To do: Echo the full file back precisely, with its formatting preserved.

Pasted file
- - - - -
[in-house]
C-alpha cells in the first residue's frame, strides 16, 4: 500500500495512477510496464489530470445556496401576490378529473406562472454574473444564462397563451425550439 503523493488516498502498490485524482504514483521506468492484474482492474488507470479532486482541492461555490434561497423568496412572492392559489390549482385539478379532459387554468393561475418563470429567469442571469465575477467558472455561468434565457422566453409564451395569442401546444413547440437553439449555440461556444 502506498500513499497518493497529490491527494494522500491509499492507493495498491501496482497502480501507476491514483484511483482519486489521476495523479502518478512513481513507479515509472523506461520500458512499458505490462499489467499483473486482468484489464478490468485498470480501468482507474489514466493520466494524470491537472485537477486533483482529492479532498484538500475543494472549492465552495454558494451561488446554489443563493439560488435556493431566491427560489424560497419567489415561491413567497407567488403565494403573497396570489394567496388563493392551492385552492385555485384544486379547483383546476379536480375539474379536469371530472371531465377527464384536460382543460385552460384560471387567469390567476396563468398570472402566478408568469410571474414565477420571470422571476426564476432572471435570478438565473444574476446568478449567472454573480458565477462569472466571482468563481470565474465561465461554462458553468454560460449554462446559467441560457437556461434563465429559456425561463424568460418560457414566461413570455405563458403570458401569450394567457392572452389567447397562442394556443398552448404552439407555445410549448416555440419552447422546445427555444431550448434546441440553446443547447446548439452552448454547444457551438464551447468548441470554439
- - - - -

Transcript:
[in-house]
C-alpha cells in the first residue's frame, strides 16, 4: 500500500495512477510496464489530470445556496401576490378529473406562472454574473444564462397563451425550439 503523493488516498502498490485524482504514483521506468492484474482492474488507470479532486482541492461555490434561497423568496412572492392559489390549482385539478379532459387554468393561475418563470429567469442571469465575477467558472455561468434565457422566453409564451395569442401546444413547440437553439449555440461556444 502506498500513499497518493497529490491527494494522500491509499492507493495498491501496482497502480501507476491514483484511483482519486489521476495523479502518478512513481513507479515509472523506461520500458512499458505490462499489467499483473486482468484489464478490468485498470480501468482507474489514466493520466494524470491537472485537477486533483482529492479532498484538500475543494472549492465552495454558494451561488446554489443563493439560488435556493431566491427560489424560497419567489415561491413567497407567488403565494403573497396570489394567496388563493392551492385552492385555485384544486379547483383546476379536480375539474379536469371530472371531465377527464384536460382543460385552460384560471387567469390567476396563468398570472402566478408568469410571474414565477420571470422571476426564476432572471435570478438565473444574476446568478449567472454573480458565477462569472466571482468563481470565474465561465461554462458553468454560460449554462446559467441560457437556461434563465429559456425561463424568460418560457414566461413570455405563458403570458401569450394567457392572452389567447397562442394556443398552448404552439407555445410549448416555440419552447422546445427555444431550448434546441440553446443547447446548439452552448454547444457551438464551447468548441470554439